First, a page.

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Piedmont holds formal celebration for 2021 football title

Piedmont’s seniors pose with the Class 3A state championship trophy after formally being presented with it by AHSAA representatives on Thursday morning. Photo by Shannon Fagan.

PIEDMONT – As is tradition at Piedmont whenever football championship celebrations are held, politicians made speeches and proclamations. Presentations and thank-yous were made, and the Bulldog seniors were the ones who formally accepted the blue map championship trophy from Alabama High School Athletic Association officials.

Bulldog head coach Steve Smith, who has now guided Piedmont to five state titles since 2009, likens his seniors accepting the trophy to an evolution.

“A lot of those kids who came up here and accepted this (trophy) today as seniors from the AHSAA, not too long ago they were sitting in the middle school chairs when we were recognizing the 2016 team. They were sitting in the pup club when the 2009 team was recognized. They got to see it from every perspective. It’s something that’s pretty special when you think about it like that,” Smith said.

All championships the Bulldogs have won are special in their own right, but the 2021 season was certainly that for Piedmont (13-2). It in itself was an evolution, capped off by the greatest comeback in Super 7 history. Piedmont rallied from a 23-point halftime deficit to earn an improbable 35-33 victory over Montgomery Academy in the Class 3A title game at Birmingham’s Protective Stadium.

“December 2 was a defining moment for the team on the field,” Smith said. “They got to have the hysteria of winning a championship in the moment.

“It really in my book says a whole lot about the team. If any one part – offense, defense, or special teams – didn’t perform at the level they did, we wouldn’t have had enough time to come back. We had to score every time that we scored. We had to get stops every time we got stops. Special teams made their contributions and did what they had to do. The 2-point conversion plays were big. Everything in that second half epitomizes what we preach about teamwork. If any one of those areas had let down and fallen just a little bit short, then we would’ve been short in our comeback.”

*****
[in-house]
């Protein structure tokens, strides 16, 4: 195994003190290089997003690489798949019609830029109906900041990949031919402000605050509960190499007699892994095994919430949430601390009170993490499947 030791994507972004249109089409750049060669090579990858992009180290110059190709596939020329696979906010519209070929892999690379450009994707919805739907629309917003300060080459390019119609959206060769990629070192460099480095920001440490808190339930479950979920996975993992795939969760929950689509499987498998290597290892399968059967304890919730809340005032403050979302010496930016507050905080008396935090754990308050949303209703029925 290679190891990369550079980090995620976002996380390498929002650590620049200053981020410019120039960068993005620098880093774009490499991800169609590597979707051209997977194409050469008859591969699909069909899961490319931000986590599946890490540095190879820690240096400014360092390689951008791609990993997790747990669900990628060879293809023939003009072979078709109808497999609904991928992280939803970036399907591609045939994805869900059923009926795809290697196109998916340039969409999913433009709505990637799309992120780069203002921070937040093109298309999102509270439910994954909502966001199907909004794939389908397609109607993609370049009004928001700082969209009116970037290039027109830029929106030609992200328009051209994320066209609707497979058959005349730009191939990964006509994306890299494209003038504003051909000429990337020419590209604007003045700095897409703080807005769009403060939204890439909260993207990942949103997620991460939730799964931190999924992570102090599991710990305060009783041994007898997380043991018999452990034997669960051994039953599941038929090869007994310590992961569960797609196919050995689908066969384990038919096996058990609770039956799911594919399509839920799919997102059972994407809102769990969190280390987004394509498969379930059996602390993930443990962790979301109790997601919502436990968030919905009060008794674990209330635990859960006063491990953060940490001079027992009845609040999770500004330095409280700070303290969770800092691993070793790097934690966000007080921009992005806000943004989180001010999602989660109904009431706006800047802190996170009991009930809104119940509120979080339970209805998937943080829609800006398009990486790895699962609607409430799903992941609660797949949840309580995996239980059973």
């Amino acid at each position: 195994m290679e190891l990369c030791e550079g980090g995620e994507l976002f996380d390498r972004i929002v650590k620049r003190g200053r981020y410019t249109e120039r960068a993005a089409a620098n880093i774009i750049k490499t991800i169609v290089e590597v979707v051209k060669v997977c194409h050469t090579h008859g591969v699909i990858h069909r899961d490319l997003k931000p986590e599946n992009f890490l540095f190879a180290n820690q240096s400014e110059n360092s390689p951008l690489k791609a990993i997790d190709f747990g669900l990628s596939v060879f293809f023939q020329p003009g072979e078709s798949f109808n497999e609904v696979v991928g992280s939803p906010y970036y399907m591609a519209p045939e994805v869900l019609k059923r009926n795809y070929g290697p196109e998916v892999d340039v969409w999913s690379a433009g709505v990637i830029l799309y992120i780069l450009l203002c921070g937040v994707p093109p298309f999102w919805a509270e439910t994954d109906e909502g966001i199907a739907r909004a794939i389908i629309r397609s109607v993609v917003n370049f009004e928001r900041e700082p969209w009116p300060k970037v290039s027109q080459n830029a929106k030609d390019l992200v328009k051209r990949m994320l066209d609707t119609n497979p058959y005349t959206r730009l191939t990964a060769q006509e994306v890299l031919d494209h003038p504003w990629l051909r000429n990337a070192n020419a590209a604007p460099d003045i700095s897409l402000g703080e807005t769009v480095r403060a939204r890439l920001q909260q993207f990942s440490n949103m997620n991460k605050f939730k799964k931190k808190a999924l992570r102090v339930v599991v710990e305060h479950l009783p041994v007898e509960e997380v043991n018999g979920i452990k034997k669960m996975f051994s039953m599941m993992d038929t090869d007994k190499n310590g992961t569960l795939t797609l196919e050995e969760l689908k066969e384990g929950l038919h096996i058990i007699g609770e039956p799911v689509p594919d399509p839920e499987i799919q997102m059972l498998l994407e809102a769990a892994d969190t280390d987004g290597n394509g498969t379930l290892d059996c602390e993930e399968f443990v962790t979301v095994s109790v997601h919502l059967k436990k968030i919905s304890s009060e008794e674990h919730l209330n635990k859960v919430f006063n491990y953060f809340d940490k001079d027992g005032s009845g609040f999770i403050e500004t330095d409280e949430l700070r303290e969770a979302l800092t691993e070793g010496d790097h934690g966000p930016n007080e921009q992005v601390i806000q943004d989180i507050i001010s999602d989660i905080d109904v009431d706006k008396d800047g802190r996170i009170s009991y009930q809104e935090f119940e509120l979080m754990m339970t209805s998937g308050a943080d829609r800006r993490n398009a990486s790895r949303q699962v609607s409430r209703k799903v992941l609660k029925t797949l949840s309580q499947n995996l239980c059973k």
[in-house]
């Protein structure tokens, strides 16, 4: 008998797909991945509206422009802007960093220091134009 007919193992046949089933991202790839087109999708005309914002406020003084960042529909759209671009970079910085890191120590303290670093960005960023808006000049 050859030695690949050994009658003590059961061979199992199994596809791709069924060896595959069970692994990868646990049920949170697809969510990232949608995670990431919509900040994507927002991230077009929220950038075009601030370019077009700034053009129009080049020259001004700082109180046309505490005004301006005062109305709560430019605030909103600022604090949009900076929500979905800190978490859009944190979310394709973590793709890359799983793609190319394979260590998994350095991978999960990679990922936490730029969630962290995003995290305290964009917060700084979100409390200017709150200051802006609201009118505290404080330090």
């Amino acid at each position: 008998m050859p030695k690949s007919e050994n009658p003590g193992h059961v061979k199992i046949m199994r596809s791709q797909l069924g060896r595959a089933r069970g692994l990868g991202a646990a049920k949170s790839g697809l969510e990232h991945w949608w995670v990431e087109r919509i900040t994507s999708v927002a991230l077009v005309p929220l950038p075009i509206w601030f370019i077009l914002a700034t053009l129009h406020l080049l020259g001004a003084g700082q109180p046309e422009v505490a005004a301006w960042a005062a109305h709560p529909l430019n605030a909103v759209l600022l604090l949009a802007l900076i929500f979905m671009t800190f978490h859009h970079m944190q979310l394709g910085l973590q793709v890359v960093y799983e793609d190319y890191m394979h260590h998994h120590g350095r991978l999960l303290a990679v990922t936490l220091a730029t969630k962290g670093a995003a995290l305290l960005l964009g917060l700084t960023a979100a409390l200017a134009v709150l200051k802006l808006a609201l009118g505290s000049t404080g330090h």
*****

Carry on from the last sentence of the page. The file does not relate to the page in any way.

At several points during the 2021 season, the Bulldogs could’ve backed down, but they persevered from seemingly everything thrown their way – from an improbable 55-45 victory over Jacksonville in which the Bulldogs were down by 17 points at four different times, to a 28-24 loss at Ohatchee that eventually dropped them to the third playoff spot from Region 5, to a 25-20 setback to Alexandria to end the regular season.

“The Jacksonville game, I think if anything, it epitomizes the resiliency of this team,” Smith said. “Down 17 points at different times in that game, and as late as the fourth quarter being down 17, coming back from 23 down in the state championship game, you could almost say we’ve been there before. We’d been in a similar type of situation, but to come back in the championship game on the biggest stage in front of the entire state, I think that speaks more about the type of kids we have and the never-say-die attitude.

“The turning points usually come from your losses. Teams that are not very mentally tough, you can take a loss sometimes and not bounce back from it. I think a lot of times how your team bounces back after a loss gives you an idea. Alexandria kind of exposed some things against us that other people tried to copy in the playoffs, but it opened our eyes to some things we needed to work on and some things we got fixed before the playoffs started. I think the turning points during the season were after the losses, with how the kids bounced back. They didn’t let one week beat them the next.

“We always talk about life lessons you pick up in football. Hopefully that resilient attitude, that never quit, that never give up, these guys will carry that with them in their marriages, their family life, their work life as they get older, and they’ll be those types of people off the field for the rest of their lives.”

As much as days like Thursday morning are a celebration of the team’s accomplishments, Smith said it’s also about the community.

“A month later, you reflect back on it, reflect back on the season, and you also have time to think about all the folks who play a part in it. Today we recognized what the team accomplished back in December, but it really is a community-wide event today,” Smith said.

“These types of celebrations we have, we tell the kids we should never take them for granted. We’re very fortunate. A lot of great teams at a lot of schools have had great seasons but never have been part of a championship. We don’t ever need to take it for granted. We like to use this day to reflect back on all the people over the last 99 years who have been a part of Piedmont football.”

Piedmont Mayor Bill Baker shows off the latest football state championship sign at the team’s formal celebration on Thursday. Photo by Shannon Fagan.
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